In the past few months, rank fluctuations in service area businesses (SABs) began to occur around the time of the launch of Google’s late August and October.
These fluctuations were the topic of much discussion in the SEO community, which was also represented in the Facebook group.
Sites that suffered the greatest impact seemed to have a common theme: duplicate content. In other words, .
Sites weren’t being penalized directly by rank. Pages were instead being deindexed automatically, which caused rank drops for queries relevant to the pages.
Indexing location pages
Schieler Mew (Admin of Google SEO Mastermind Group on Facebook) uploaded this video explaining the results he had with more than 200 SAB websites.
He explains in the video that websites with low authority, or lacking helpful content on the site were deindexed of all duplicate content location pages.
Scheiler and me jumped aboard a Google Meet where Scheiler shared data and screenshots of Search Console’s interactions with these sites.
A shift in index pages was the first to be noticed. This is consistent with the successful completion of helpful content rollout.
The next screen shows all pages which were seemingly deindexed overnight.
The final report, which details the timeline for the pages affected.
Mass deindexing pages heavily contributing to geographical ranking was completed, and the rankings were lost.
This was true for many other pages as well, though there were some exceptions.
Websites that appear to have higher authority, or pages with unique content were not deindexed.
I believe the spam update algorithm and helpful content are still in development. It tackled the easiest target, duplicate content pages located on low-authority sites.
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What spam alerts and helpful content contributed to this success?
Many SEOs assumed that the updates were . In April’s office hours hangout, John Mueller called it “spam”, and stated that it was against Google policies.
Danny Sullivan retweeted this tweet on November 7th, stating:
- We haven’t stated that AI content is harmful. “Content written for search engines, not humans, is what we have stated quite clearly.”
That’s when I began to put two and two together.
SAB websites are losing rank around the time of the spam update rollout. We know this is primarily targeting pages with content that’s written for search engines and not humans.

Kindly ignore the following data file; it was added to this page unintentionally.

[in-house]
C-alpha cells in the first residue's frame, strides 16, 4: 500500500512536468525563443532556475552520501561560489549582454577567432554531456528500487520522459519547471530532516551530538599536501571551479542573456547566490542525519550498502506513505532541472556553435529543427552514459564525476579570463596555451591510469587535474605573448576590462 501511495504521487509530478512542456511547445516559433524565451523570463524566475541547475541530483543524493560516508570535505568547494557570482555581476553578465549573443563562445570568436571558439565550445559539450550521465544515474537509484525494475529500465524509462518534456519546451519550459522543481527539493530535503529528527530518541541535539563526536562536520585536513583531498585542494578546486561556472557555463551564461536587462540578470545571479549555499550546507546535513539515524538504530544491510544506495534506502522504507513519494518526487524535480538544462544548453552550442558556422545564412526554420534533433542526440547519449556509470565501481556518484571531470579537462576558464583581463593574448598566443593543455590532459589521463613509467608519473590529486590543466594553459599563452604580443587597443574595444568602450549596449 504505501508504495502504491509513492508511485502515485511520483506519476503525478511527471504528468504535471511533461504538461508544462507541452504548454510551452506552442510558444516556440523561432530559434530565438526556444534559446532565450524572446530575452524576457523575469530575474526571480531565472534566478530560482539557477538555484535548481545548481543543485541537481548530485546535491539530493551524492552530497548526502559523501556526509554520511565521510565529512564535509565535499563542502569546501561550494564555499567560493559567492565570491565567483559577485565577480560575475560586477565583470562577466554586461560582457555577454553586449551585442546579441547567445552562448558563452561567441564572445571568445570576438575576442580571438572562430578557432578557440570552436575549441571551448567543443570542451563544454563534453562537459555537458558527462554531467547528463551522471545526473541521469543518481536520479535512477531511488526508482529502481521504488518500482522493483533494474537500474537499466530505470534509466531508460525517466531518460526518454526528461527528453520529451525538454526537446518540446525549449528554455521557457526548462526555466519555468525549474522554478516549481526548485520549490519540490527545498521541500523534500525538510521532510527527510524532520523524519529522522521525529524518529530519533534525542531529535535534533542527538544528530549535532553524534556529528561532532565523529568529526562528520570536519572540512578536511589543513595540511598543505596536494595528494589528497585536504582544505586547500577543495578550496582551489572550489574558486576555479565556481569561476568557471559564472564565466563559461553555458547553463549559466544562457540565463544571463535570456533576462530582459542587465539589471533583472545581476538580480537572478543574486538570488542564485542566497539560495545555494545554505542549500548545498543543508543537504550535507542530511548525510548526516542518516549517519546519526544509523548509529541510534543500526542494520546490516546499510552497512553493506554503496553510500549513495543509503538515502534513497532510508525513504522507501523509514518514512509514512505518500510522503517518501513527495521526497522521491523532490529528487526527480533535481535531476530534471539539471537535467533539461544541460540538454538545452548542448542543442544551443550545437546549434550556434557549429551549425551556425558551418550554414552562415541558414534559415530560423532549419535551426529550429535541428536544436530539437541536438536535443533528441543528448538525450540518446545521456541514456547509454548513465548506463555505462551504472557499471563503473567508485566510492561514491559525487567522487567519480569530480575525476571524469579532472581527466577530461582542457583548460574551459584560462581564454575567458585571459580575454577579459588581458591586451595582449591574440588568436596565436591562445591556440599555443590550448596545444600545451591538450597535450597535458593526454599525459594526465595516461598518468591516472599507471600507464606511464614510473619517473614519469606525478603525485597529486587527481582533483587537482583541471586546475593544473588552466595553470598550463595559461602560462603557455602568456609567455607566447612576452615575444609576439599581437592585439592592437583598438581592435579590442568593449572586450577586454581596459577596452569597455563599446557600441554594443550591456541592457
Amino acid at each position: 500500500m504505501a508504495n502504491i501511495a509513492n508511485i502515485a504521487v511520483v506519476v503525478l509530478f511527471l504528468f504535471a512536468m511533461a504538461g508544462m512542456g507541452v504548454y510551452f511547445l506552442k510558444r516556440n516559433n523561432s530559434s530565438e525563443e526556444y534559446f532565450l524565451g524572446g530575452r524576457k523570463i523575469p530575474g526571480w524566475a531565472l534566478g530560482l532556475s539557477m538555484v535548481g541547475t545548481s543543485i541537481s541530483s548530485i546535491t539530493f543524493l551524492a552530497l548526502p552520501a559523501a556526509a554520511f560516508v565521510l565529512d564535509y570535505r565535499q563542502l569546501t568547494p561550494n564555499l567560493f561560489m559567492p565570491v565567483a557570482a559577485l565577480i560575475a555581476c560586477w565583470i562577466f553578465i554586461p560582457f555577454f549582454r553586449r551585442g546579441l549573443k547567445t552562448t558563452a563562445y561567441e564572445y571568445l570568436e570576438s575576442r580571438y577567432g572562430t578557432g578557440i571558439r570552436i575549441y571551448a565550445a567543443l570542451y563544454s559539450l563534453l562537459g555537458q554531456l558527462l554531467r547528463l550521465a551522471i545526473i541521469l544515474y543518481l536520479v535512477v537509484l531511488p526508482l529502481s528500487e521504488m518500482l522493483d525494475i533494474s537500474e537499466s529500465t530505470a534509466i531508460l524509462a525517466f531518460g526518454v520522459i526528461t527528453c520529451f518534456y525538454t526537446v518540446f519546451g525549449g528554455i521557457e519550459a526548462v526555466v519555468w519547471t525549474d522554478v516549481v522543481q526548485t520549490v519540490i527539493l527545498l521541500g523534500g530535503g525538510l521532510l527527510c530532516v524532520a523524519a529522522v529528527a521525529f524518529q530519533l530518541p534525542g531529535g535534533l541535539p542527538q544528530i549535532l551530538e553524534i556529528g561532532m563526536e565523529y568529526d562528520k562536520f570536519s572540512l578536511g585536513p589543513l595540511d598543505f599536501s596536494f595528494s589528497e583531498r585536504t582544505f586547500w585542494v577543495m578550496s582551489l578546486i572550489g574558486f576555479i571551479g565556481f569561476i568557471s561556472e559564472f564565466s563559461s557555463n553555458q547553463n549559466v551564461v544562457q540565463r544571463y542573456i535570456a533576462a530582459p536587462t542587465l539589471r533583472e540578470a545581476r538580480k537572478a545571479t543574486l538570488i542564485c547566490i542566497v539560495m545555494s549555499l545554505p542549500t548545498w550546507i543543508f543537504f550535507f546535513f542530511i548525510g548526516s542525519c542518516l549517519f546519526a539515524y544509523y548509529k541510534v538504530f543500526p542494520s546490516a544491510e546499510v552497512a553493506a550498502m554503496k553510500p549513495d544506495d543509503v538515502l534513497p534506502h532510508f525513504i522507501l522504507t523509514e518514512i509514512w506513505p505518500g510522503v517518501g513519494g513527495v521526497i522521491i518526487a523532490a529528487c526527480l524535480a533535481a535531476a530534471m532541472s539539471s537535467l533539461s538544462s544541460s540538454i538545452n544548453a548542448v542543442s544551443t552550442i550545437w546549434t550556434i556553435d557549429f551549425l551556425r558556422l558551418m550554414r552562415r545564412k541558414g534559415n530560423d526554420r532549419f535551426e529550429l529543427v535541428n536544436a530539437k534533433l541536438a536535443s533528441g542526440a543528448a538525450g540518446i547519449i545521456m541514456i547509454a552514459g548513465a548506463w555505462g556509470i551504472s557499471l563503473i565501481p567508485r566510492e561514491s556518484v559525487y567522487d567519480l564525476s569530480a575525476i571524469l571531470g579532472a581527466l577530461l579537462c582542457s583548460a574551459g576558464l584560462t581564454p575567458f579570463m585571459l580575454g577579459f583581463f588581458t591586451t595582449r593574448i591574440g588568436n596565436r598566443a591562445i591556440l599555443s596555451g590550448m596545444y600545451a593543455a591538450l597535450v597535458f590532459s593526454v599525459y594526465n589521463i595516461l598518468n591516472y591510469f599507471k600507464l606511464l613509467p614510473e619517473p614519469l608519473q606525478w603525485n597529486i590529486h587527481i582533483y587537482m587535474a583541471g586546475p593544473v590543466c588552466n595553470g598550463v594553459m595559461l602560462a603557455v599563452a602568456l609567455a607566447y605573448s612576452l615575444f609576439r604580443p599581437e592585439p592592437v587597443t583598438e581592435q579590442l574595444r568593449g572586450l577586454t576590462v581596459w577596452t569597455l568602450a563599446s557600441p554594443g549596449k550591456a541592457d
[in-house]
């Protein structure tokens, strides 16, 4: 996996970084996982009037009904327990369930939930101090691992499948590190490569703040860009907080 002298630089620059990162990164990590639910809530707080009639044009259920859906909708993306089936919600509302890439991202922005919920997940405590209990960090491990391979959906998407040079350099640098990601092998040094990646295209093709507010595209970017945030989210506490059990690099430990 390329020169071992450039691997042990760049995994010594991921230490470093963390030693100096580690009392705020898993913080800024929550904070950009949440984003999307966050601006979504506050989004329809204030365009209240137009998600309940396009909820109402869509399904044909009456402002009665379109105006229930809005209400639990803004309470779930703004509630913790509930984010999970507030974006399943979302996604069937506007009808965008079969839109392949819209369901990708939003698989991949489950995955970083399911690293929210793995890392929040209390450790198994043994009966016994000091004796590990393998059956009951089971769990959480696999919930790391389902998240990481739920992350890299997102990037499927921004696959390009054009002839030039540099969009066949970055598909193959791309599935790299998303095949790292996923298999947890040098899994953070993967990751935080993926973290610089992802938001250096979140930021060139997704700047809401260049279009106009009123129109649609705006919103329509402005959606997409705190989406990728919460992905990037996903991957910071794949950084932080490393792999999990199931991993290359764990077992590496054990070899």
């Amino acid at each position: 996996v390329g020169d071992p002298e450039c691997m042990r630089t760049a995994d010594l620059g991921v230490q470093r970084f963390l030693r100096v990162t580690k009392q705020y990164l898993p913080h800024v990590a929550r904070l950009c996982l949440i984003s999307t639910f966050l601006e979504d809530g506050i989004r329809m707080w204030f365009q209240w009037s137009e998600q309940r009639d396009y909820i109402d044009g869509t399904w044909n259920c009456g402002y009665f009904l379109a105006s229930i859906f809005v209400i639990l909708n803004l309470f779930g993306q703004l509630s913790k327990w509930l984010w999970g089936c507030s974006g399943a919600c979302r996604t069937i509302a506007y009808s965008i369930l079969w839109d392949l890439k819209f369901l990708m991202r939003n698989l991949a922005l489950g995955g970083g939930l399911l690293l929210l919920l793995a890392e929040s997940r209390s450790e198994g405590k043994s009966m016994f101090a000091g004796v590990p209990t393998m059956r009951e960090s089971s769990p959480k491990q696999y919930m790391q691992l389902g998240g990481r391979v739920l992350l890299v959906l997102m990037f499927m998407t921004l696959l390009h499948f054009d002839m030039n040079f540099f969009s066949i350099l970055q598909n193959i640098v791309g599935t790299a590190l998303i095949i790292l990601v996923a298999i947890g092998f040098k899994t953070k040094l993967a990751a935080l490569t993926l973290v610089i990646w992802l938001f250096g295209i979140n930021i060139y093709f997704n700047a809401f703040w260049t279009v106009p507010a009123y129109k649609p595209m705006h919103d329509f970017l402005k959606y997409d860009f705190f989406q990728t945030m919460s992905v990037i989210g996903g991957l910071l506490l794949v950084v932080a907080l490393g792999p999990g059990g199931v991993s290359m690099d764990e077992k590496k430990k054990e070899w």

How many pages could a local SAB manage to have, that is more than any other SEO within the industry?
Pages about location.
Understanding doorway pages
The is what Danny Sullivan was referring to in his tweet. This page is designed to rank for one keyword, but it provides very little or no benefit to the user.
Local SEO industry location pages are an example of doorway pages. This means that a page exists solely for ranking [city #1] +[service A], multiplied with the number of services or cities the company is trying rank for.
If the content can be duplicated, and the keyword are only swapped out, these pages will usually be made faster. You can also write your own content, but this is still considered a gateway page.
This is something that SEOs from this industry don’t like to admit, but it turns out location pages can be useful. Mueller confirmed the fact in February.
were always against Google’s policies but it never appeared to be possible to stop them algorithmically.
Manual actions were the only sanction, so until now, it seems that SABs have been placed on Google’s backburner. So, no one ever really saw any consequence for this.
Google recent updates for local SEO
The last couple of months have seen a lot in the SEO community. Not just doorway pages but also:
Google seems to have addressed most of these problems, including the suspended profiles of businesses and — usually giving credit for “bugs.”
Search engine optimization (SEO) professionals must ask why there suddenly seem to be so many bugs within a particular sector.
Google made clear and severe changes to the verification process for profiles.
The t verification process switching from video to postcard started it all. .